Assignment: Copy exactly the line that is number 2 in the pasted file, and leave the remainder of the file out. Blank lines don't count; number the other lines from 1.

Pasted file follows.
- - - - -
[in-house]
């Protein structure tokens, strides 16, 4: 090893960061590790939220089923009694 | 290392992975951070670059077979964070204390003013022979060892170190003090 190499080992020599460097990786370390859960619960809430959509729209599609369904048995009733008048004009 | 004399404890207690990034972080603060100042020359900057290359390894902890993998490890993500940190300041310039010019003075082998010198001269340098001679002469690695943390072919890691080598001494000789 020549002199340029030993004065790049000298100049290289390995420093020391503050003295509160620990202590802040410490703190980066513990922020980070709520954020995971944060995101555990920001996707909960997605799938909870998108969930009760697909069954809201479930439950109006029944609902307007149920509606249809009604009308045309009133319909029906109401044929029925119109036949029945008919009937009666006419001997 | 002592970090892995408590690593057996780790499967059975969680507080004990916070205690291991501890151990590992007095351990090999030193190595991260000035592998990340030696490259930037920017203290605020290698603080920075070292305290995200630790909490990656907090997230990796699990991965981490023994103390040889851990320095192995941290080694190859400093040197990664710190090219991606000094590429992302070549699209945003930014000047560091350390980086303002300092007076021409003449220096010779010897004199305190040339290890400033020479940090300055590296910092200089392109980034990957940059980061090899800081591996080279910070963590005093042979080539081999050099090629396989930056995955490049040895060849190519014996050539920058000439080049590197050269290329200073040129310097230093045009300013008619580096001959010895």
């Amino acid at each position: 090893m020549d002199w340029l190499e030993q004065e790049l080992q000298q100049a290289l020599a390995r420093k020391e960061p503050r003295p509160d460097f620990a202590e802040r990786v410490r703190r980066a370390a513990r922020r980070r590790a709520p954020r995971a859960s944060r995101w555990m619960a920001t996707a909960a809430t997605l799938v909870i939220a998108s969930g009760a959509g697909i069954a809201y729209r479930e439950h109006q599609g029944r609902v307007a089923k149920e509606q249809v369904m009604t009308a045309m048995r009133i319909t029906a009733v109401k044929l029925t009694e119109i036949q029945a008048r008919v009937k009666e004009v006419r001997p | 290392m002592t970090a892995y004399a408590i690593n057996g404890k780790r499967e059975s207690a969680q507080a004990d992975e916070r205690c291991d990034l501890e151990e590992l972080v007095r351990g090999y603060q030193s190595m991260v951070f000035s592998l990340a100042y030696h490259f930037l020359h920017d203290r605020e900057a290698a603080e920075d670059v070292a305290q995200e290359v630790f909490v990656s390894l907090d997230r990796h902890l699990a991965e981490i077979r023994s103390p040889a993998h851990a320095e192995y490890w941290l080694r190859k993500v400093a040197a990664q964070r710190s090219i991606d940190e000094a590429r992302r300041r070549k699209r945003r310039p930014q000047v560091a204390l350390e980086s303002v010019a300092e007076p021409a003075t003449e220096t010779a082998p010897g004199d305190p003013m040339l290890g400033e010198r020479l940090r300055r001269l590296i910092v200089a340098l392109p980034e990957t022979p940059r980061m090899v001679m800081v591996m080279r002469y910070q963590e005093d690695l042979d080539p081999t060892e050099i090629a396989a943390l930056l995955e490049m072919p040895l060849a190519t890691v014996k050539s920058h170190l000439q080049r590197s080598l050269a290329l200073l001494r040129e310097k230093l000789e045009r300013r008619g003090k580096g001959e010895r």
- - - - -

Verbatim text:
């Protein structure tokens, strides 16, 4: 090893960061590790939220089923009694 | 290392992975951070670059077979964070204390003013022979060892170190003090 190499080992020599460097990786370390859960619960809430959509729209599609369904048995009733008048004009 | 004399404890207690990034972080603060100042020359900057290359390894902890993998490890993500940190300041310039010019003075082998010198001269340098001679002469690695943390072919890691080598001494000789 020549002199340029030993004065790049000298100049290289390995420093020391503050003295509160620990202590802040410490703190980066513990922020980070709520954020995971944060995101555990920001996707909960997605799938909870998108969930009760697909069954809201479930439950109006029944609902307007149920509606249809009604009308045309009133319909029906109401044929029925119109036949029945008919009937009666006419001997 | 002592970090892995408590690593057996780790499967059975969680507080004990916070205690291991501890151990590992007095351990090999030193190595991260000035592998990340030696490259930037920017203290605020290698603080920075070292305290995200630790909490990656907090997230990796699990991965981490023994103390040889851990320095192995941290080694190859400093040197990664710190090219991606000094590429992302070549699209945003930014000047560091350390980086303002300092007076021409003449220096010779010897004199305190040339290890400033020479940090300055590296910092200089392109980034990957940059980061090899800081591996080279910070963590005093042979080539081999050099090629396989930056995955490049040895060849190519014996050539920058000439080049590197050269290329200073040129310097230093045009300013008619580096001959010895």